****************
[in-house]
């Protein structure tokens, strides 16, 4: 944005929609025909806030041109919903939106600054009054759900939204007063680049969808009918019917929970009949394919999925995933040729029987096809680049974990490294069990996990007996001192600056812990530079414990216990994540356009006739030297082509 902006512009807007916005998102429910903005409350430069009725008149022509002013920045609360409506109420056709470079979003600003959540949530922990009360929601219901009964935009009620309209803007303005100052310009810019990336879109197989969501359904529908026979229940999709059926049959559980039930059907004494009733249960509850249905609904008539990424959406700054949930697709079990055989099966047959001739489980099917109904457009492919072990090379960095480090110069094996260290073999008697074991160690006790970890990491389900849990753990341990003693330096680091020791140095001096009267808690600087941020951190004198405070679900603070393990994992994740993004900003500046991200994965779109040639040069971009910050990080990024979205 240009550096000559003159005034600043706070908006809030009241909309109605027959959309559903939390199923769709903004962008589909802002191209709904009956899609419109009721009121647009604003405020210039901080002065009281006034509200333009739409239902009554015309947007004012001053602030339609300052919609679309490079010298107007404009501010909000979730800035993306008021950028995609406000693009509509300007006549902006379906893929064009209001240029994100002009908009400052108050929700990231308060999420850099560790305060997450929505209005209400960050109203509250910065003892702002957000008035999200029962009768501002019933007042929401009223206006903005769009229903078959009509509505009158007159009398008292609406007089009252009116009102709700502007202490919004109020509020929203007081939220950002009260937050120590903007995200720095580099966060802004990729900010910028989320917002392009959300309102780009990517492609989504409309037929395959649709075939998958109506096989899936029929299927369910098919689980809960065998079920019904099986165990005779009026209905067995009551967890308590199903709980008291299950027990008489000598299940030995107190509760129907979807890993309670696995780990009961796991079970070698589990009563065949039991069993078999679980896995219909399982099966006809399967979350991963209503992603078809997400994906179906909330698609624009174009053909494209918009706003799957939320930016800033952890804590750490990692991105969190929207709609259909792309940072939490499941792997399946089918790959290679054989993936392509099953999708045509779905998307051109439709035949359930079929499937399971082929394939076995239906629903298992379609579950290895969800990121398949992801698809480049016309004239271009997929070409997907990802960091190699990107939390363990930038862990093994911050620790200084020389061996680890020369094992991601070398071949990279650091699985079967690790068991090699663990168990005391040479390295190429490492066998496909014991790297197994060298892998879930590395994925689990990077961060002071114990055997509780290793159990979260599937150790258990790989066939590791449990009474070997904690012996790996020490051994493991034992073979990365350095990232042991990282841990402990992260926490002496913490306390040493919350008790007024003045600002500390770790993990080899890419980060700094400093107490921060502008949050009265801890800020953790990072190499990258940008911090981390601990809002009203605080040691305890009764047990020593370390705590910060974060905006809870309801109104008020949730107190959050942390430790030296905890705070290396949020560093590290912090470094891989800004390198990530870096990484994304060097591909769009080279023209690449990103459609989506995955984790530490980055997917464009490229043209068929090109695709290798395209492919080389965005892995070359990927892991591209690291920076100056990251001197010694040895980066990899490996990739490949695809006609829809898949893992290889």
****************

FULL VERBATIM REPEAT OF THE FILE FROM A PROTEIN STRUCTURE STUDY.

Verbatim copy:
[in-house]
């Protein structure tokens, strides 16, 4: 944005929609025909806030041109919903939106600054009054759900939204007063680049969808009918019917929970009949394919999925995933040729029987096809680049974990490294069990996990007996001192600056812990530079414990216990994540356009006739030297082509 902006512009807007916005998102429910903005409350430069009725008149022509002013920045609360409506109420056709470079979003600003959540949530922990009360929601219901009964935009009620309209803007303005100052310009810019990336879109197989969501359904529908026979229940999709059926049959559980039930059907004494009733249960509850249905609904008539990424959406700054949930697709079990055989099966047959001739489980099917109904457009492919072990090379960095480090110069094996260290073999008697074991160690006790970890990491389900849990753990341990003693330096680091020791140095001096009267808690600087941020951190004198405070679900603070393990994992994740993004900003500046991200994965779109040639040069971009910050990080990024979205 240009550096000559003159005034600043706070908006809030009241909309109605027959959309559903939390199923769709903004962008589909802002191209709904009956899609419109009721009121647009604003405020210039901080002065009281006034509200333009739409239902009554015309947007004012001053602030339609300052919609679309490079010298107007404009501010909000979730800035993306008021950028995609406000693009509509300007006549902006379906893929064009209001240029994100002009908009400052108050929700990231308060999420850099560790305060997450929505209005209400960050109203509250910065003892702002957000008035999200029962009768501002019933007042929401009223206006903005769009229903078959009509509505009158007159009398008292609406007089009252009116009102709700502007202490919004109020509020929203007081939220950002009260937050120590903007995200720095580099966060802004990729900010910028989320917002392009959300309102780009990517492609989504409309037929395959649709075939998958109506096989899936029929299927369910098919689980809960065998079920019904099986165990005779009026209905067995009551967890308590199903709980008291299950027990008489000598299940030995107190509760129907979807890993309670696995780990009961796991079970070698589990009563065949039991069993078999679980896995219909399982099966006809399967979350991963209503992603078809997400994906179906909330698609624009174009053909494209918009706003799957939320930016800033952890804590750490990692991105969190929207709609259909792309940072939490499941792997399946089918790959290679054989993936392509099953999708045509779905998307051109439709035949359930079929499937399971082929394939076995239906629903298992379609579950290895969800990121398949992801698809480049016309004239271009997929070409997907990802960091190699990107939390363990930038862990093994911050620790200084020389061996680890020369094992991601070398071949990279650091699985079967690790068991090699663990168990005391040479390295190429490492066998496909014991790297197994060298892998879930590395994925689990990077961060002071114990055997509780290793159990979260599937150790258990790989066939590791449990009474070997904690012996790996020490051994493991034992073979990365350095990232042991990282841990402990992260926490002496913490306390040493919350008790007024003045600002500390770790993990080899890419980060700094400093107490921060502008949050009265801890800020953790990072190499990258940008911090981390601990809002009203605080040691305890009764047990020593370390705590910060974060905006809870309801109104008020949730107190959050942390430790030296905890705070290396949020560093590290912090470094891989800004390198990530870096990484994304060097591909769009080279023209690449990103459609989506995955984790530490980055997917464009490229043209068929090109695709290798395209492919080389965005892995070359990927892991591209690291920076100056990251001197010694040895980066990899490996990739490949695809006609829809898949893992290889």